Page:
Why are we still having problems in the area of Healthcare software?

The point was made in a recent LinkedIn HIMSS discussion group “At what point does an EHR implementation become too large an endeavor?”

My response was this happens at the time you pick a bad EHR “solution”.   The usual outcome is a need for extensive customization which extends the timeline and the cost of acquisition. Confused_Dog

We don’t hear many stories about how easy/difficult it was for an organization to “customize”, say, MS Excel.

The reason, of course, is that setting up rules at spreadsheet cells is typically referred to as “configuration” as opposed to “customization” and you can configure different spreadsheet “books” to process data in quite different ways.

With EHRs, you can basically look at the software as having four modules (Clinical, Scheduling, Billing, Data Interchange). Not all that different from spreadsheets, (i.e. different “books” that perform different functions), right?

The statement “. . the level of effort is mind boggling” seems indeed to be the case with many EHRs, but not all.

My view is the origin of the mess the healthcare industry is in can be traced back to the way many of the EHRs were designed (requiring customization instead of configuration).

If your EHR ships with a proper scheduler designed for healthcare, a billing engine designed for healthcare, the only things you really need to worry about are Clinical and Data Exchange.


In most Clinical modules you quickly get to the practical problem Dr Liebert raises in respect of clinical work, which, if I am reading it right, is a statement that cookie-cutter medicine does not work.

Practical input like this from experts could have allowed EHR software designers to predict that one-size-fits-all would not work (” . . . the system needs you to do it this way”).

Some went to the other extreme where the customer is allowed to start with a blank sheet and map out clinical best practices as process maps, but with the caveat ” . . . make sure you anticipate all possible eventualities”.

This, too, was “not close, no cigar”.

The lights go on when your Clinical piece has its foundation in ACM (Adaptive Case Management) because, here, you start with a blank sheet, and use BPM (Business Process Management) to map your processes to cover most eventualities, without having to stay up nights worrying about all eventualities. The environment takes care of the need to accommodate ad hoc interventions.

BPM provides orchestration, ACM accommodates (via global rule sets) eventualities you did not include in your BPM process maps.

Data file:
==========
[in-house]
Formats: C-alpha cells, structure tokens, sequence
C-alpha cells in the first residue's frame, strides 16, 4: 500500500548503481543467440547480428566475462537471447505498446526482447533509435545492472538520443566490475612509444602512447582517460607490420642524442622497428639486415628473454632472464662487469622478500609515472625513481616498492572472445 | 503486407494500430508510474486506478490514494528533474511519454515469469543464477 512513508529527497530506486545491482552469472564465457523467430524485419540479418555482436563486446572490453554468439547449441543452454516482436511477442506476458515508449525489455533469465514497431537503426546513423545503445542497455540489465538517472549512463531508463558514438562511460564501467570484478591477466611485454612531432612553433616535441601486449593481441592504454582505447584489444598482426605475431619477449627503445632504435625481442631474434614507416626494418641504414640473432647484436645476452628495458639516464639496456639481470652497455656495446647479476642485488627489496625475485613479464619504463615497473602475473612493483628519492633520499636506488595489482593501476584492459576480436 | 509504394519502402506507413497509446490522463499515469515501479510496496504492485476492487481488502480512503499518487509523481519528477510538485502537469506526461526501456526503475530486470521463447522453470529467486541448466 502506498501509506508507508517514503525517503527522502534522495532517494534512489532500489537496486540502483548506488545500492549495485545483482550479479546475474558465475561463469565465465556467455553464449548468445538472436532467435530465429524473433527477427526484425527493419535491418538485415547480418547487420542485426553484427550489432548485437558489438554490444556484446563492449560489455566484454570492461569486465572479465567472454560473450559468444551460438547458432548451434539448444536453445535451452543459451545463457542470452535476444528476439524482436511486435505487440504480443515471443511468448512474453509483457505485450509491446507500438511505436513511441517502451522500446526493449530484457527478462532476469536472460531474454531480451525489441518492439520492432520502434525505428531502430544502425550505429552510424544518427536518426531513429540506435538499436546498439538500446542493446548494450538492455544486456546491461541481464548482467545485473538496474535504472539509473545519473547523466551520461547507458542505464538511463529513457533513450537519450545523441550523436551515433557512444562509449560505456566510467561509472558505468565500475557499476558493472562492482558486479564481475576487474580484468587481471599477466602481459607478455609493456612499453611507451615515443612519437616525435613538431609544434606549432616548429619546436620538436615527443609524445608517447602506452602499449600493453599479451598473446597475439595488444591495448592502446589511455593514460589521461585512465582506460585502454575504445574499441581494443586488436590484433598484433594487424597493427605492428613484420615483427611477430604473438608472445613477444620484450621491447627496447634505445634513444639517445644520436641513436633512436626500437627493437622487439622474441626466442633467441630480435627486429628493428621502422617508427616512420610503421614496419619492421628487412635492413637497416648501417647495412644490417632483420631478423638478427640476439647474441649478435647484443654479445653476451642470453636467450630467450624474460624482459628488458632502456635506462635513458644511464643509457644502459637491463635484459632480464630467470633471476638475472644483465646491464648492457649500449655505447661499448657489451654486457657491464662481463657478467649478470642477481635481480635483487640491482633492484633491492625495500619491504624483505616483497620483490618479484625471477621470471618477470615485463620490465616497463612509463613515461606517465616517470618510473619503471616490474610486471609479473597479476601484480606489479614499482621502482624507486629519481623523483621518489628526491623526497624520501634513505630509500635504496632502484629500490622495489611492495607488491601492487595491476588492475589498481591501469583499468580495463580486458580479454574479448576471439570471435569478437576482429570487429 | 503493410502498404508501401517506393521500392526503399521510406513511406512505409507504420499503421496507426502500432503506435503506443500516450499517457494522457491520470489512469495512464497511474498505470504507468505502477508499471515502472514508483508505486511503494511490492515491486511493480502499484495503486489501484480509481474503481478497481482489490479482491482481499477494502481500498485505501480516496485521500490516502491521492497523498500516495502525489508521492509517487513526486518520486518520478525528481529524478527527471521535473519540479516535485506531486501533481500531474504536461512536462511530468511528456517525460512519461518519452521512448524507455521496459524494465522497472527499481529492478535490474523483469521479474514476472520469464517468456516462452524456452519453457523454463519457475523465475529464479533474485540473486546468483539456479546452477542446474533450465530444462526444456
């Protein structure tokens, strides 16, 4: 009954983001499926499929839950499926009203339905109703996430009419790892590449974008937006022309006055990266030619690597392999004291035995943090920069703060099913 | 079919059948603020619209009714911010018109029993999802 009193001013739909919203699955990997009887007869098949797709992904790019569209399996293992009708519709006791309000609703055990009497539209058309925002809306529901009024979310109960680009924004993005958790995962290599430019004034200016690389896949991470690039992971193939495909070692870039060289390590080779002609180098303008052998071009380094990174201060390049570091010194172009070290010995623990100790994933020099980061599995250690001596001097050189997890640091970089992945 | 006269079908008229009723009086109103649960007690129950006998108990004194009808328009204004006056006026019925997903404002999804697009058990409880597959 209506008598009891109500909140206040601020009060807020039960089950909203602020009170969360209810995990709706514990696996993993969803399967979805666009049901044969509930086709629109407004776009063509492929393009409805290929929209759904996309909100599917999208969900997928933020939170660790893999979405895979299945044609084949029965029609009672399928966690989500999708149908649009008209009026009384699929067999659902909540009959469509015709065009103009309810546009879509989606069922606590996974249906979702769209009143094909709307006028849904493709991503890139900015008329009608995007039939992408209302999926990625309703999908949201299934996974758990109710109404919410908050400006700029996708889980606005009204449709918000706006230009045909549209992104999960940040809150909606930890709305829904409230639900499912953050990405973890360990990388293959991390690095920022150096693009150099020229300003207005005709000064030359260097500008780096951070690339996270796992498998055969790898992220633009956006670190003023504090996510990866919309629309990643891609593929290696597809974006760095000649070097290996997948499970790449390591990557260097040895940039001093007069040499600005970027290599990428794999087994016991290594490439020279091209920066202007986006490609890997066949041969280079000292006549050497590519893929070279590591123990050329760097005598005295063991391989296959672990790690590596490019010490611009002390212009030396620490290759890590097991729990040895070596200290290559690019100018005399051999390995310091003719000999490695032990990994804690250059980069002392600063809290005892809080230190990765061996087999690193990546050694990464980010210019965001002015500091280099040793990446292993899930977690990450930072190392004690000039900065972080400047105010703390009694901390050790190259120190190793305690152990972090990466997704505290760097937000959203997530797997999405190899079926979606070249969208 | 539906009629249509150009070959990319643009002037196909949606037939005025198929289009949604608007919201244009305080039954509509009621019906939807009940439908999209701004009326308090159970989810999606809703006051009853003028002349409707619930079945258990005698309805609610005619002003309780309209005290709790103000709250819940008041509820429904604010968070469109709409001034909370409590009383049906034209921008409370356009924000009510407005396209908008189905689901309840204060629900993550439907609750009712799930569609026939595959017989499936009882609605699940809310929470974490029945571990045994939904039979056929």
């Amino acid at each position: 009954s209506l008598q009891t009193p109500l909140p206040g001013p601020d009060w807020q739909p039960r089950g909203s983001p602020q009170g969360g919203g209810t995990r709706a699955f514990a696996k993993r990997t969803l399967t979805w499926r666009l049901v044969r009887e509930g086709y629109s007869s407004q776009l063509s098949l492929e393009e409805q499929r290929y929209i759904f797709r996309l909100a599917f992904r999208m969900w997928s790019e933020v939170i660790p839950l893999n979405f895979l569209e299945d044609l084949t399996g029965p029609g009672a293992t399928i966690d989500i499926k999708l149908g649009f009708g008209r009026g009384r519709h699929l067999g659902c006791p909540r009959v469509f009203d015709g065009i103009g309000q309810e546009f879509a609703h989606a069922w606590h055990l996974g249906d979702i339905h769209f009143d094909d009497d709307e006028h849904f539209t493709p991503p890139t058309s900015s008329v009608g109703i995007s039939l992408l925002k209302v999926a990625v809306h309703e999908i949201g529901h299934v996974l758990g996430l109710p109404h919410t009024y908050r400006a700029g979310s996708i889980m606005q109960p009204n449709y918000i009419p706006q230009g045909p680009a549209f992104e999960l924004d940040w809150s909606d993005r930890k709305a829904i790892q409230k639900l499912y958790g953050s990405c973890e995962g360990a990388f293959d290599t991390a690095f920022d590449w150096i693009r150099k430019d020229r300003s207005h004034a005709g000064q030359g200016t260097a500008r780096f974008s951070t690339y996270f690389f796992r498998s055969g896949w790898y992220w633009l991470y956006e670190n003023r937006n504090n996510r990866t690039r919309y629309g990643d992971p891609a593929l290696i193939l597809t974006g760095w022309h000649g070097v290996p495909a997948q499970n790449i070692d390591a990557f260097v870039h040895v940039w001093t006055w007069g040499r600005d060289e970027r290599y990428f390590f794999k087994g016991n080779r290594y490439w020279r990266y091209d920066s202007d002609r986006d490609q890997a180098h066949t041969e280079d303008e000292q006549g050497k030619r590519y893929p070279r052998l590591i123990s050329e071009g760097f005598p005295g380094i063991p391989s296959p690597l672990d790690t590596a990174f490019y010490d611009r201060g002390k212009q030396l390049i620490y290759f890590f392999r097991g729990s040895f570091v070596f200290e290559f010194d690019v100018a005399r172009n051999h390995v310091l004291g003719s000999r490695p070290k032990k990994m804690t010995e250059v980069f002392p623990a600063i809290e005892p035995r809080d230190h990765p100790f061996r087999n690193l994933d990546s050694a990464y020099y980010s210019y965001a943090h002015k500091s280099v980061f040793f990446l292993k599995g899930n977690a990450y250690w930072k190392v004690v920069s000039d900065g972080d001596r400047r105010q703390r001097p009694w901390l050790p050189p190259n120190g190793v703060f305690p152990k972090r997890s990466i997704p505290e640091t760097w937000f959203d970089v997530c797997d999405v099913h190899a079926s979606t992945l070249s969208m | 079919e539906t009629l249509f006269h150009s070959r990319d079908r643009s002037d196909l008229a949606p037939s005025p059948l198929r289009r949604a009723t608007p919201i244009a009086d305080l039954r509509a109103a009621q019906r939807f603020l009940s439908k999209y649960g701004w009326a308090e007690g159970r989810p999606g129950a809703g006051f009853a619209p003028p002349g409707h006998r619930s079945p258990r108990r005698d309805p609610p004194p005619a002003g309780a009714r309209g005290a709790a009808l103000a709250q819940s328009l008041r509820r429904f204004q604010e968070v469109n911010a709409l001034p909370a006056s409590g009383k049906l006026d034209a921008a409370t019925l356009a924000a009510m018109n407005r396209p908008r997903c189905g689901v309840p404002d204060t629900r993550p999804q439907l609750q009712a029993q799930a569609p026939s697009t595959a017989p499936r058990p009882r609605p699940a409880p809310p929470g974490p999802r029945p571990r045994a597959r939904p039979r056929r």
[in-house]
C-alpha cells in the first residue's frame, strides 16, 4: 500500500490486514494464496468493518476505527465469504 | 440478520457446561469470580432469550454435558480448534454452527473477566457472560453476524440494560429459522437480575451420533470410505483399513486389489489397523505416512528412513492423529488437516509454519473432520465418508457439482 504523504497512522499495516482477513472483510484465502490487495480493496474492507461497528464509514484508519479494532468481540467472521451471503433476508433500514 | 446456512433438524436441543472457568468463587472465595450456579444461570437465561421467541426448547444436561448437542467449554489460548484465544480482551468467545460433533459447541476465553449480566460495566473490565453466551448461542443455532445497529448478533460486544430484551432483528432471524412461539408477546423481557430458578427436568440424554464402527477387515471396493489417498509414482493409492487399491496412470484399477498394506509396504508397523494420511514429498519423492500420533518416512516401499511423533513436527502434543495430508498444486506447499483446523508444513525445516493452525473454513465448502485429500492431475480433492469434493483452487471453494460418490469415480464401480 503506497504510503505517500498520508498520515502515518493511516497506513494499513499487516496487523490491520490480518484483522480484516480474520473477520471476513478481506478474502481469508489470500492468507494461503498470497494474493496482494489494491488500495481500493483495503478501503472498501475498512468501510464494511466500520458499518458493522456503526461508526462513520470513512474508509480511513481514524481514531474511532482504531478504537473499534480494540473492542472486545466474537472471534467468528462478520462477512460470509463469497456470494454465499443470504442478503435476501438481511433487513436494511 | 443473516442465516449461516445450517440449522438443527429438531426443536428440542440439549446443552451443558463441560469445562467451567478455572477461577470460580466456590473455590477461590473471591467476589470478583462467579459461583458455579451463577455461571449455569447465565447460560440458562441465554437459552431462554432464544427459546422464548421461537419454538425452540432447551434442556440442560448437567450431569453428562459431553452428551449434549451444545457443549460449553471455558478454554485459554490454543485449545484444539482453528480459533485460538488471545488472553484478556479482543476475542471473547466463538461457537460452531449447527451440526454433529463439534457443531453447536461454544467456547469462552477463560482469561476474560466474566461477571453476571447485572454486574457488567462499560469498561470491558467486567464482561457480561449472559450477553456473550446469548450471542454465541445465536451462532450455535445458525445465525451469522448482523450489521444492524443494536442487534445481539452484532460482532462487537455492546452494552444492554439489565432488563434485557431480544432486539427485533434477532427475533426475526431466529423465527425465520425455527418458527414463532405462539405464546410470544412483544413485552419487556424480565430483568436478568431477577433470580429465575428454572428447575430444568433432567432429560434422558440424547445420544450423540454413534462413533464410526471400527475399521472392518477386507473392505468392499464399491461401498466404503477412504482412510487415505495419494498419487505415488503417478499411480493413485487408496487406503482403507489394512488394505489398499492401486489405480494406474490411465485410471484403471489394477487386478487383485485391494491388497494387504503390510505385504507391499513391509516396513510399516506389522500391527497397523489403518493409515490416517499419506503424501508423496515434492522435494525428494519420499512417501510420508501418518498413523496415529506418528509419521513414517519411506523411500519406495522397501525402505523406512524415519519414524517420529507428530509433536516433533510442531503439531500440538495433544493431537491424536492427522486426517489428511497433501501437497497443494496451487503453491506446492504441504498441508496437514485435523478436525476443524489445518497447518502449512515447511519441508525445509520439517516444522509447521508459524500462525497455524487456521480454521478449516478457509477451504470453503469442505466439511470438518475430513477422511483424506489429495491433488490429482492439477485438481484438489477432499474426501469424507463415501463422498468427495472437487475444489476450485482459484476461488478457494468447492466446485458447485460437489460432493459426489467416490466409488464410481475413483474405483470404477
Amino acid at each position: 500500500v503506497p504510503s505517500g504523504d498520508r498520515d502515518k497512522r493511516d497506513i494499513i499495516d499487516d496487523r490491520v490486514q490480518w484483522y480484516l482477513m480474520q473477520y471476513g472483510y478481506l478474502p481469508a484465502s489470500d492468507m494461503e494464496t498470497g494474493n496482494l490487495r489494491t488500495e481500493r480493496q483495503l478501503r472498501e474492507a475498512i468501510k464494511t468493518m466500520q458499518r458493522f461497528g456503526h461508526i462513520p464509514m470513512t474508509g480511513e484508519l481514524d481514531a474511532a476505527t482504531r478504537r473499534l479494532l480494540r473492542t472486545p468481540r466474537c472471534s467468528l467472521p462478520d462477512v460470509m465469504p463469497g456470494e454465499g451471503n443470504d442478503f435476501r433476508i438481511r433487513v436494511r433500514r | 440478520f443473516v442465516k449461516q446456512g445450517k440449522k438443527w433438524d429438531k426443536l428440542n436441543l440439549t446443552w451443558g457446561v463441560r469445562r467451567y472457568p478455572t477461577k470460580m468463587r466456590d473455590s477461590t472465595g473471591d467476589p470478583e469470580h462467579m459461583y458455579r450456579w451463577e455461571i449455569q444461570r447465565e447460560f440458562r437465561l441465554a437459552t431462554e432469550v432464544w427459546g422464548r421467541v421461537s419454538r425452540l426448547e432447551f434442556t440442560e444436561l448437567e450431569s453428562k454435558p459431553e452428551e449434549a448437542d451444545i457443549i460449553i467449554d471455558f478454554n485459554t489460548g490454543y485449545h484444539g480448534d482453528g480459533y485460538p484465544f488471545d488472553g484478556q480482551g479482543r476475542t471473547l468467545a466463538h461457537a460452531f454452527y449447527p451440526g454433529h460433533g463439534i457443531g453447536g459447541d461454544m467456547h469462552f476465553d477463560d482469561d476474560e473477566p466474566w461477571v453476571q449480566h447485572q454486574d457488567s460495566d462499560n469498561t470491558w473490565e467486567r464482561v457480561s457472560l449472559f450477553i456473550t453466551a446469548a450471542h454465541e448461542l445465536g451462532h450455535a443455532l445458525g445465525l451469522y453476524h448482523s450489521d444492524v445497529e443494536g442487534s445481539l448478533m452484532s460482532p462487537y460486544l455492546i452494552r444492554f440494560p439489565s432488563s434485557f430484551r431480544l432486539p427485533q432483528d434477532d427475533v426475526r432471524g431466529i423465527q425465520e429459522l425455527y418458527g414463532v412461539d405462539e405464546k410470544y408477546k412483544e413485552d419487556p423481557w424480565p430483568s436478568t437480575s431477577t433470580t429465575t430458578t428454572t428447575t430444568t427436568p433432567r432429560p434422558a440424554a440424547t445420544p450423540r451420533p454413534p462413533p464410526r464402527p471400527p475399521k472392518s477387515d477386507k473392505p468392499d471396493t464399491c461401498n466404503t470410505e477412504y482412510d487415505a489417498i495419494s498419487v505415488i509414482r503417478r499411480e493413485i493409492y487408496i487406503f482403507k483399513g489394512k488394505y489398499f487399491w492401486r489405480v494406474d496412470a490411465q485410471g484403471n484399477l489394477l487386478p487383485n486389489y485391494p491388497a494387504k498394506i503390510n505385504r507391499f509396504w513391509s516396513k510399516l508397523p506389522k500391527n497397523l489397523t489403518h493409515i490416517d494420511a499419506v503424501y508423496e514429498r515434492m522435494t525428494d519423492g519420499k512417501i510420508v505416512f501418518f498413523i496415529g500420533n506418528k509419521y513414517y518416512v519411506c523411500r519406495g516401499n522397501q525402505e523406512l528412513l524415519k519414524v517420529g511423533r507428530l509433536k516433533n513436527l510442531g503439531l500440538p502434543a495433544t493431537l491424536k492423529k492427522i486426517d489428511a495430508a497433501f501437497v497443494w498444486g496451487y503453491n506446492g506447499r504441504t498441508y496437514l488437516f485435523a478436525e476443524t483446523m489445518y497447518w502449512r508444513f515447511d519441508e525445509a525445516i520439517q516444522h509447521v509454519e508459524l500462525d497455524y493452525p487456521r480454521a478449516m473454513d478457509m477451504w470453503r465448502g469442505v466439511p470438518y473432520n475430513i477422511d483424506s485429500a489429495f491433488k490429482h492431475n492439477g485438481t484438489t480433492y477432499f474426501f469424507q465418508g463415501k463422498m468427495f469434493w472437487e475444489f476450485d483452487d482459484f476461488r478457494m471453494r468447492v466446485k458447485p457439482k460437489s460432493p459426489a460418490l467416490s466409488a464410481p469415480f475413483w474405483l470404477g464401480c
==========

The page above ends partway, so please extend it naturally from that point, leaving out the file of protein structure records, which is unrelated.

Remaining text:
Think of a highway. BPM is the yellow center line (guidelines), ACM provides the guardrails on each side of the road. You can vary from the guidelines but extreme excursions are reined in by the guardrails.

You get to have your cake and eat it.

Don’t try to go out and buy an ACM EHR.  ACM is a methodology, not a piece of software.

Data Exchange

The wrong turn with Data Exchange was to reckon that EHRs need to be standardized so that they can exchange data.

One generic standalone Data Exchanger is all you really need and, simply stated, most of all of what it needs to be able to do is to take in data from publishers and make different subsets of this data available to different subscribers.

Publishers clearly want to post using their native data element naming conventions, subscribers want to read using their native data element naming conventions.

In respect of data types, character strings are fine for most data and you can post complex objects such as video files with an indication of their file type so that subscribers know what program is needed to access/open the file.

Data Exchange under the hood is nowhere near as simple as I have describe it here – you need long descriptors for data elements so that potential subscribers can know what it is they are subscribing to. You don’t, as a publisher, want to make your data available on other than a strict need-to-know basis. Different EHRs require different data formats.

You end up writing formatters to get data into the Data Exchanger and parsers to get the data out of the Data Exchanger but, guess what? There are only so many different EHRs so each new formatter/parser gets a little easier.

I think the healthcare business could significantly increase efficiency, increase throughput, decrease errors and improve compliance with internal and external rules and regulations, all of which would improve outcomes (i.e. individual patient outcomes and data collection for long term outcomes across different patient populations).

The only way this is going to happen is for buyers of EHRs to spec out what they want/need and accept nothing less.

Remember what you really need is a solution capable of addressing current as well as unanticipated future needs, not just current needs.

About kwkeirstead@civerex.com

Management consultant and process control engineer (MSc EE) with a focus on bridging the gap between operations and strategy in the areas of critical infrastructure protection, major crimes case management, healthcare services delivery, and b2b/b2c/b2d transactions. (C) 2010-2019 Karl Walter Keirstead, P. Eng. All rights reserved. The opinions expressed here are those of the author, and are not connected with Jay-Kell Technologies Inc, Civerex Systems Inc. (Canada), Civerex Systems Inc. (USA) or CvX Productions.
This entry was posted in Adaptive Case Management, Business Process Improvement, Business Process Management, Case Management, Data Interoperability, FIXING HEALTHCARE and tagged . Bookmark the permalink.

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